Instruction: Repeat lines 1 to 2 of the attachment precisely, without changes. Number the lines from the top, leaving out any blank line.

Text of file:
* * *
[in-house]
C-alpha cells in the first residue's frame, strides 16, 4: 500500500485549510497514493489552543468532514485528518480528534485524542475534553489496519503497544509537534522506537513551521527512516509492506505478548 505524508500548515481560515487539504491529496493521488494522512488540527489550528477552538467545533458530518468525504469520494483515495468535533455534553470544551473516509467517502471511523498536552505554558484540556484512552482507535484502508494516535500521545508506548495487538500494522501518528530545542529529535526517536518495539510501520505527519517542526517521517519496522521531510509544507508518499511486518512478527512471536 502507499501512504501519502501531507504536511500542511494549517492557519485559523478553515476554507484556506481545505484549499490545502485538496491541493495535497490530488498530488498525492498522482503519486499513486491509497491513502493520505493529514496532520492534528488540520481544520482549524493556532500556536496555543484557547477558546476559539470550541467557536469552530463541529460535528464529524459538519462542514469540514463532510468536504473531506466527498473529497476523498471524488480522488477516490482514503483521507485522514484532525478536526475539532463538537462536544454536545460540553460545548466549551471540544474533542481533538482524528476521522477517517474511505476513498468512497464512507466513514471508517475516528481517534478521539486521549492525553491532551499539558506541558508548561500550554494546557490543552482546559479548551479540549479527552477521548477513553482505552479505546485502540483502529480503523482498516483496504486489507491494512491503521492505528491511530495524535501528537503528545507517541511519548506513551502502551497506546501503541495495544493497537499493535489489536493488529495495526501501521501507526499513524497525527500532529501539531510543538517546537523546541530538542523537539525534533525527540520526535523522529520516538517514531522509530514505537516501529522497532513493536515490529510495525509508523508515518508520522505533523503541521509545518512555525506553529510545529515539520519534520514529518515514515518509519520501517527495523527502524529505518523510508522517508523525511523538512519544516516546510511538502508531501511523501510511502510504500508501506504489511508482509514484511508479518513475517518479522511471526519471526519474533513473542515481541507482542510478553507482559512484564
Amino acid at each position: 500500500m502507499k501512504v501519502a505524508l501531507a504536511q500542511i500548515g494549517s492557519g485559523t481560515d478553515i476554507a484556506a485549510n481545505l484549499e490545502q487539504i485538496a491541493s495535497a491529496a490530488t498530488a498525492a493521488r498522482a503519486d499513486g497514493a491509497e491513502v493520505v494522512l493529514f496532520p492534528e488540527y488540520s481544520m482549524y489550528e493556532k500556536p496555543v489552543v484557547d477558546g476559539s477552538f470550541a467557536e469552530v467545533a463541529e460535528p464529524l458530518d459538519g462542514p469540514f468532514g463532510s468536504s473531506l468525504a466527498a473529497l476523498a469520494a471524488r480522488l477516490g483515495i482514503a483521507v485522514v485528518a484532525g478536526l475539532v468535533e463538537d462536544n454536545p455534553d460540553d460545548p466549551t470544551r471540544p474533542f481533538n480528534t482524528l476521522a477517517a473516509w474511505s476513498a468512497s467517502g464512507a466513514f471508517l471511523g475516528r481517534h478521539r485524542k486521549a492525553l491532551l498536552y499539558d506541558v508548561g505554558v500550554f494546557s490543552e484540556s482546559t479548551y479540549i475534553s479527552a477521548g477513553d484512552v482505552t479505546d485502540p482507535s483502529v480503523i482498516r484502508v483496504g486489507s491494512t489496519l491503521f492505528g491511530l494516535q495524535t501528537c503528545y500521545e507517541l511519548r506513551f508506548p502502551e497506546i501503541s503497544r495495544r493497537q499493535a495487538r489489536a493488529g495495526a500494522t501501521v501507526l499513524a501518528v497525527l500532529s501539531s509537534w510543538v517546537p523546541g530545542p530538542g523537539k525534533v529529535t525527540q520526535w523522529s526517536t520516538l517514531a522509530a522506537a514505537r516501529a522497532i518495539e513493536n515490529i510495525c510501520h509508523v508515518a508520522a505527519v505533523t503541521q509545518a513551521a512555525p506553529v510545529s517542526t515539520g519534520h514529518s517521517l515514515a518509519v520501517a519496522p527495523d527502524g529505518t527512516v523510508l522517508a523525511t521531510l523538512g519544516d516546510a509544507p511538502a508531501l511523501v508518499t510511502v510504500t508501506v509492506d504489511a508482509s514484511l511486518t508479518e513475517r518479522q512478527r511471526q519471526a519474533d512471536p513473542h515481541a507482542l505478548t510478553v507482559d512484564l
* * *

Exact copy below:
[in-house]
C-alpha cells in the first residue's frame, strides 16, 4: 500500500485549510497514493489552543468532514485528518480528534485524542475534553489496519503497544509537534522506537513551521527512516509492506505478548 505524508500548515481560515487539504491529496493521488494522512488540527489550528477552538467545533458530518468525504469520494483515495468535533455534553470544551473516509467517502471511523498536552505554558484540556484512552482507535484502508494516535500521545508506548495487538500494522501518528530545542529529535526517536518495539510501520505527519517542526517521517519496522521531510509544507508518499511486518512478527512471536 502507499501512504501519502501531507504536511500542511494549517492557519485559523478553515476554507484556506481545505484549499490545502485538496491541493495535497490530488498530488498525492498522482503519486499513486491509497491513502493520505493529514496532520492534528488540520481544520482549524493556532500556536496555543484557547477558546476559539470550541467557536469552530463541529460535528464529524459538519462542514469540514463532510468536504473531506466527498473529497476523498471524488480522488477516490482514503483521507485522514484532525478536526475539532463538537462536544454536545460540553460545548466549551471540544474533542481533538482524528476521522477517517474511505476513498468512497464512507466513514471508517475516528481517534478521539486521549492525553491532551499539558506541558508548561500550554494546557490543552482546559479548551479540549479527552477521548477513553482505552479505546485502540483502529480503523482498516483496504486489507491494512491503521492505528491511530495524535501528537503528545507517541511519548506513551502502551497506546501503541495495544493497537499493535489489536493488529495495526501501521501507526499513524497525527500532529501539531510543538517546537523546541530538542523537539525534533525527540520526535523522529520516538517514531522509530514505537516501529522497532513493536515490529510495525509508523508515518508520522505533523503541521509545518512555525506553529510545529515539520519534520514529518515514515518509519520501517527495523527502524529505518523510508522517508523525511523538512519544516516546510511538502508531501511523501510511502510504500508501506504489511508482509514484511508479518513475517518479522511471526519471526519474533513473542515481541507482542510478553507482559512484564